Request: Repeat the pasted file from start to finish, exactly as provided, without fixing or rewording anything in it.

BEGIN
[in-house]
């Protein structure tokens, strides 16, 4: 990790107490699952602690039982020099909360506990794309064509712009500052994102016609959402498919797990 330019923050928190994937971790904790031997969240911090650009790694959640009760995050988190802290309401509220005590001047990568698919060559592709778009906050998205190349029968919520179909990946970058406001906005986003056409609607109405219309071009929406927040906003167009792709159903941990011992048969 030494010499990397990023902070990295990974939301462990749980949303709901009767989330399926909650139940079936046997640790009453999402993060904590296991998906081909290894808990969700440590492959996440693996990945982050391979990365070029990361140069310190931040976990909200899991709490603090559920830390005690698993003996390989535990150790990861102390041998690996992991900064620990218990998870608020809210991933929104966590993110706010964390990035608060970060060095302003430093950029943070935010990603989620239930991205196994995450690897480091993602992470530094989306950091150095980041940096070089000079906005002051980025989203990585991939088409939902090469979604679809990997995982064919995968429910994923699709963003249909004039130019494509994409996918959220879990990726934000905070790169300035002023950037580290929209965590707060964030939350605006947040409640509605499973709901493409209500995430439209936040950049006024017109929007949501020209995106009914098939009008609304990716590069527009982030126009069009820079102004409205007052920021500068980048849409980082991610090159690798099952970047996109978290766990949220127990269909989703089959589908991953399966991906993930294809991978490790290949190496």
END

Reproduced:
[in-house]
């Protein structure tokens, strides 16, 4: 990790107490699952602690039982020099909360506990794309064509712009500052994102016609959402498919797990 330019923050928190994937971790904790031997969240911090650009790694959640009760995050988190802290309401509220005590001047990568698919060559592709778009906050998205190349029968919520179909990946970058406001906005986003056409609607109405219309071009929406927040906003167009792709159903941990011992048969 030494010499990397990023902070990295990974939301462990749980949303709901009767989330399926909650139940079936046997640790009453999402993060904590296991998906081909290894808990969700440590492959996440693996990945982050391979990365070029990361140069310190931040976990909200899991709490603090559920830390005690698993003996390989535990150790990861102390041998690996992991900064620990218990998870608020809210991933929104966590993110706010964390990035608060970060060095302003430093950029943070935010990603989620239930991205196994995450690897480091993602992470530094989306950091150095980041940096070089000079906005002051980025989203990585991939088409939902090469979604679809990997995982064919995968429910994923699709963003249909004039130019494509994409996918959220879990990726934000905070790169300035002023950037580290929209965590707060964030939350605006947040409640509605499973709901493409209500995430439209936040950049006024017109929007949501020209995106009914098939009008609304990716590069527009982030126009069009820079102004409205007052920021500068980048849409980082991610090159690798099952970047996109978290766990949220127990269909989703089959589908991953399966991906993930294809991978490790290949190496």